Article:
To bring both the body and soul together is actually yet another shadow of the form of what God is doing in the gospel. I want to talk now about kind of how the Hebrews would have understood love and how they would come to think about sex. I think it is really helpful for you and me in a day and age when there is not a lot of help in this area, despite the fact that as I said last week, there are 190,000 books written about sex on amazon.com, 190,000 books about sex.
What happens is when sex becomes merely physical and not attached to the soul, all you’re left with is technique to work on. That is why there are 190,000 manuals basically on how to have better sex. I think it’s sad and absurd. The Hebrews had multiple words for love. We don’t. I think it’s one of the weaknesses of the English language.
We just have love. We love tacos. We love fajitas. We love the Cowboys. We love our wife. We love our dog. We love our spouses. We love our children. We love our car. That’s all we have. We have this word love. We love our friends. We love our new computer. We love the new iPhone. That’s all we really have.
The Hebrews had multiple words, much like the Greeks. If you have a church background, you know the same is true for the Greeks. They had multiple words for love. You have phileo, which means friends. You have eros, which is kind of the erotic love. You have agape, which is this full-on, “I love you no matter what.” You have this unconditional love.
The Hebrews did this the same way. They actually had more than three, but I’m going to share the three that I think build on top of one another that gave them a right understanding of sex in a way that it might flourish. The first is the Hebrew word rayah. Rayah is friendship. That’s basically what it is. We see it in Proverbs 17:17. “A friend loves at all times…” Rayah is just friendship.
This is the foundation upon which relationships grow, whether they become relationships that have a sexual component to them or not. The base, the foundation of companionship for the Hebrews is this idea of rayah. It’s friendship. It’s, “I know you. You know me. We’re getting to know one another.” Rayah flows into the second word, which is ahava. Ahava is a love of the will. It is a love of the will. Rayah leads to ahava.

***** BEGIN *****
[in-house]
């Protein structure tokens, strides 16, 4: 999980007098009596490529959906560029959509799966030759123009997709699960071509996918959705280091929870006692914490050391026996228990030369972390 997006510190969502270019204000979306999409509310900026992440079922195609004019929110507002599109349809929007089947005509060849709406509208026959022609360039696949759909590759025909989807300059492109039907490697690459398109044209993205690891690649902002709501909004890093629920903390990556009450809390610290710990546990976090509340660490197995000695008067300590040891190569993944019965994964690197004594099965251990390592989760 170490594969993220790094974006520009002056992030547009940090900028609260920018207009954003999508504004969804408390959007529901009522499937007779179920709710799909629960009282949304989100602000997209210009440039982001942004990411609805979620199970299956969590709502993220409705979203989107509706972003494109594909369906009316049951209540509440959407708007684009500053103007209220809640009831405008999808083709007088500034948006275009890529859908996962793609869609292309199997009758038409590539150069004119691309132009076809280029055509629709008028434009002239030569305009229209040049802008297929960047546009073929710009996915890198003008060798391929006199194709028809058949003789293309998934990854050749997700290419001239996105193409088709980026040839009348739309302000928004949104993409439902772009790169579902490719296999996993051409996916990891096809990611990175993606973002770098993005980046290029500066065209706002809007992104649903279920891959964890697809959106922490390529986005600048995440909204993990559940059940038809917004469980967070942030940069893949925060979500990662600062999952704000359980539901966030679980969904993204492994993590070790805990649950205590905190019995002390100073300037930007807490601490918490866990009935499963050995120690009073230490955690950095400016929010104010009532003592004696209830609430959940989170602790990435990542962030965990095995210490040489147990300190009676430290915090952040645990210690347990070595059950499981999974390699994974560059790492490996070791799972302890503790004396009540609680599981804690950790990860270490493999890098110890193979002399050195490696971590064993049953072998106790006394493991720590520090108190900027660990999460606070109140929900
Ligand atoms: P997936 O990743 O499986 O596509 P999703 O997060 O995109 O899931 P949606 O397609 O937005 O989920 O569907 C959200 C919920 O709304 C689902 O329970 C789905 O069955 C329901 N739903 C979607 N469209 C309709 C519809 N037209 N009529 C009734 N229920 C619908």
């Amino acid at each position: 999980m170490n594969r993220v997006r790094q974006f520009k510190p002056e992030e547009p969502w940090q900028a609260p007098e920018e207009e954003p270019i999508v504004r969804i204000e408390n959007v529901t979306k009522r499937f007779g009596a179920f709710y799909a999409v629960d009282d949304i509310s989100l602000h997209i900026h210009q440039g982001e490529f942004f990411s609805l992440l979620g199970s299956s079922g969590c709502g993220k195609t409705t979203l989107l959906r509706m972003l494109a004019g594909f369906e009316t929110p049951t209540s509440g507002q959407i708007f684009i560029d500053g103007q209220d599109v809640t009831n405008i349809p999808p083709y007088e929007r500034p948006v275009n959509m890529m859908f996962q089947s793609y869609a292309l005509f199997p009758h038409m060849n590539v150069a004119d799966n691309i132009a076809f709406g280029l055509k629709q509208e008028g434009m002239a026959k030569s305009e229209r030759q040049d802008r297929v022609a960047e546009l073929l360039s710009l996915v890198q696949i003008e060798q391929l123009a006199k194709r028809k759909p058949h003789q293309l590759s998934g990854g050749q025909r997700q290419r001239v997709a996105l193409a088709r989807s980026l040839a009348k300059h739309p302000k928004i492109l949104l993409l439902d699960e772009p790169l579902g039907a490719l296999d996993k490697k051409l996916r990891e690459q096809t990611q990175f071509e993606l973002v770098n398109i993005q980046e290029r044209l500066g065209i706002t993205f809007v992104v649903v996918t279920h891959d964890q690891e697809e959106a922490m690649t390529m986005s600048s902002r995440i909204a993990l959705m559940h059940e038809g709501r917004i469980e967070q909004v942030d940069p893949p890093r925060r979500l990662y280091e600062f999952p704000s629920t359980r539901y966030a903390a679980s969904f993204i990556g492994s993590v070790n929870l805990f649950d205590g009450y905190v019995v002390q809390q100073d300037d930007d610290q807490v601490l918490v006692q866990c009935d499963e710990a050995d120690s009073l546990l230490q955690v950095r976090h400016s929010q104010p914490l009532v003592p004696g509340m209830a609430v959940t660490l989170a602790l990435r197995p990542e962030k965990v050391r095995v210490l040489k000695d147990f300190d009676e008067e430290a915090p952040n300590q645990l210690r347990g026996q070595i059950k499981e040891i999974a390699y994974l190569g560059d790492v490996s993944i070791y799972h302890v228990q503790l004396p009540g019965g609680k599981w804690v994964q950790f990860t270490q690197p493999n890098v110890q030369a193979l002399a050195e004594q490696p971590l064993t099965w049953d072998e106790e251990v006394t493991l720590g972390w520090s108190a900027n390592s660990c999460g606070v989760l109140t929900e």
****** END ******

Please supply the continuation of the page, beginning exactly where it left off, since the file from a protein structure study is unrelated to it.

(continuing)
Here is how that kind of works. When you start a friendship, you kind of get a version of a person, and as your friendship grows, you begin to see more and more and more about that person. Well, ahava occurs when you begin to see the weaknesses of the other and decide to stay anyway. Ahava, the word for love, is not an overly romantic word, if you will. Don’t think, “Ahava, a love of the will. He sees me. She sees me. Oh, my heart is fluttering. I will to love him.”
This is much more, “This person is crazy, and I am not going anywhere.” That is a good way to think about ahava. “This person has some problems, and I’m not going anywhere.” This is ahava. In order to get to this… Remember we talked about dod, a mingling of souls. In order to get to that, there is a deep friendship now rooted in commitment. “I’ve seen your crazy. I’m not going anywhere.”
I think one of the more romantic ideas around marriage that I think is somewhat silly is that you’re not supposed to fight a lot. When Lauren and I were dating, we just kept getting into the same fight over and over and over again. It always had a different starting point, but it was actually the same argument. I went to David McQueen, who is one of my mentors and dear friends.
I said, “Hey, I love Lauren Walker. I really do. I want to make her my wife. I just think she has a real love for the Lord that I love, but we just keep getting in this fight. It’s like a six-week cycle. It blows up. Then we have to talk through it again. We do well for a while, and then it blows up again.” He said, “Okay.” He said to me something that was both the most encouraging and discouraging thing I had ever heard. He said, “You’re going to fight with someone for the rest of your life. Do you want that person to be Lauren?”
I was like, “You know what. I do want to fight with Lauren for the rest of my life.” Here I am in 2017 all of these years later, still fighting with Lauren. That stuff is ahava, the love of the will. I’m not going anywhere. Lauren, I see you’re crazy, and I’m staying. Lauren says, “Hey, I see you’re crazy, and I’m staying.” I’m going to lean into this. I’m going to ahava our love. It’s not just friendship. It’s deeper than friendship. It’s, “I’m stepping into this, not stepping away from this.”